John Evert, Director of Coaching at the Evert Tennis Academy (and yes, brother of Chris Evert) was our guest on my Heartbeat Radio show today at 1:30 PM. In the middle of our interview, he asked a question relating to my experience with my own children. He asked, "Do you think your kids performed/competed for you?" It made me think.Of course, I'd like to believe they played the game and did all the work for their own reasons and their own enjoyment, but I had to admit that at times they probably exerted themselves to please me. Ugh! John went on to say that every parent to whom he asks that question claims that their kids play for themselves -- not for Mom or Dad. He added, "To some extent, every child plays to please Mom and Dad. I'm 48 years old and I'm still trying to please my dad!" How true that is if we're really honest with ourselves.
It's a normal thing, but the question is to what degree is it true of your child? The degree to which a child plays only to please a parent is the degree to which their athletic career is in jeopardy. The more they play for themselves, their own reasons, for their own pleasure, and to meet their own unmet needs -- the greater the likelihood of a long and pleasureful athletic experience.
For this reason, I often suggest that parents ask their child a very important question: "Why do you play the game?" This can be followed by, "What do you enjoy most about your sport? What aspect of the game/sport gives you your greatest feelings of accomplishment." These questions are designed to flush out the truth and bring the real reasons for all the work right up to the surface.
Those answers bring two options. First, if you learn that your athlete plays primarily for you, it's time to get it out in the open and provide him/her with the opportunity to quit without any repercussions. Second, if the reasons are personally satisfying for your child, you now know how to reinforce the right experiences and capitalize on them. Ensure that your child gets plenty of opportunities to engage in the aspect that brings the most satisfaction. That doesn't mean neglecting the less enjoyable parts (i.e. conditioning or weight training), but it's most important that children experience the very "satisfyers" that they seek by practicing each day.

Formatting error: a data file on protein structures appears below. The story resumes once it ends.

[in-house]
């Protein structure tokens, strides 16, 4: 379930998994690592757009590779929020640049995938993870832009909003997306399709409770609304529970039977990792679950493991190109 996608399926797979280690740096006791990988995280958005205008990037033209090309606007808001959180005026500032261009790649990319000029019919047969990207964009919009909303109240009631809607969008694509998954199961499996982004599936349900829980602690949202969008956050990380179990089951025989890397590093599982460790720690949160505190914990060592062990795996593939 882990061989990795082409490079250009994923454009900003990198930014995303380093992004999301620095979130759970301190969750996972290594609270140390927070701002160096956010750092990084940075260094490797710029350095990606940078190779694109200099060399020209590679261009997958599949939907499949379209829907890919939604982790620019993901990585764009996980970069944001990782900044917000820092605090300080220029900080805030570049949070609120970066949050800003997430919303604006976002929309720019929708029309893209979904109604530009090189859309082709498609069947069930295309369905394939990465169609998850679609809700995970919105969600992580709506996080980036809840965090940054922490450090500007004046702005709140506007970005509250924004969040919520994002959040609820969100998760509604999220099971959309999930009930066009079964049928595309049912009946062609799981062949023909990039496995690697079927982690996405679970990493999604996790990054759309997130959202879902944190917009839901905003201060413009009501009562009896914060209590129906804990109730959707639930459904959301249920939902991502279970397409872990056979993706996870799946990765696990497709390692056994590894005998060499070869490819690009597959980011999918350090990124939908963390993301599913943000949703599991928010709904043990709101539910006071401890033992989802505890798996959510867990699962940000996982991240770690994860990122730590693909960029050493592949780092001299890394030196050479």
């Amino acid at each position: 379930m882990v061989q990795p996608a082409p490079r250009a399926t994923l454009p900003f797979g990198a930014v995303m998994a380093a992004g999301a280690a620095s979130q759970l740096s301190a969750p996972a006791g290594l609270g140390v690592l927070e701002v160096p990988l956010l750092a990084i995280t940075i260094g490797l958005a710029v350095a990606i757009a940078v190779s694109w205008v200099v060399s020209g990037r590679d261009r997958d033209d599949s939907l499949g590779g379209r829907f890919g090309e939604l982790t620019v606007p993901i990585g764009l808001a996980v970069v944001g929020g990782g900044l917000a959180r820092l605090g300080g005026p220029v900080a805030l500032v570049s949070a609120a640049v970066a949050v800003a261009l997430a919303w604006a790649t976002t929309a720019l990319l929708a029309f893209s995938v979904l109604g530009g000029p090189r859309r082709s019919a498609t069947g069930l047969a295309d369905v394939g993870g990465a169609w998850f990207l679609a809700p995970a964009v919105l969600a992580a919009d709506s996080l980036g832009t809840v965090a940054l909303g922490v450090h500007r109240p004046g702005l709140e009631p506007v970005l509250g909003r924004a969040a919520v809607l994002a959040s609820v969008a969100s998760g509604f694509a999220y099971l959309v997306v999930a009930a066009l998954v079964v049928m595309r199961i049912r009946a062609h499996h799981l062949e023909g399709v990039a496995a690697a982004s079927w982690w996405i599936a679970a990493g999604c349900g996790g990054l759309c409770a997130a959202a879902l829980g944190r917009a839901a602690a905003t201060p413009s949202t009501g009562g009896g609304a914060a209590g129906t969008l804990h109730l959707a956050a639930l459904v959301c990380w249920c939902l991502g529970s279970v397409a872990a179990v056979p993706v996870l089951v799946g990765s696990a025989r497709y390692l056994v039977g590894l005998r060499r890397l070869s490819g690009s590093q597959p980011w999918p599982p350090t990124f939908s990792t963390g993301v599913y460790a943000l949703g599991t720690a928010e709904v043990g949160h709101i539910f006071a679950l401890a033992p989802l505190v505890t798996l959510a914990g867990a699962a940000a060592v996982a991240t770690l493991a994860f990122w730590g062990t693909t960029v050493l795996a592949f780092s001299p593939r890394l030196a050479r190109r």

John Evert's insights into the tennis world, as well as being an effective sport-parent, came from the guidance of his own dedicated parents. Dad was the teacher and the technician, but he didn't go to the tournaments. That wasn't the place for his strengths. John and Chris's mother didn't provide the coaching, but she attended all the tournaments. It was where her strength as a supporter really paid big dividends. I guess you could say it was a team approach that really worked.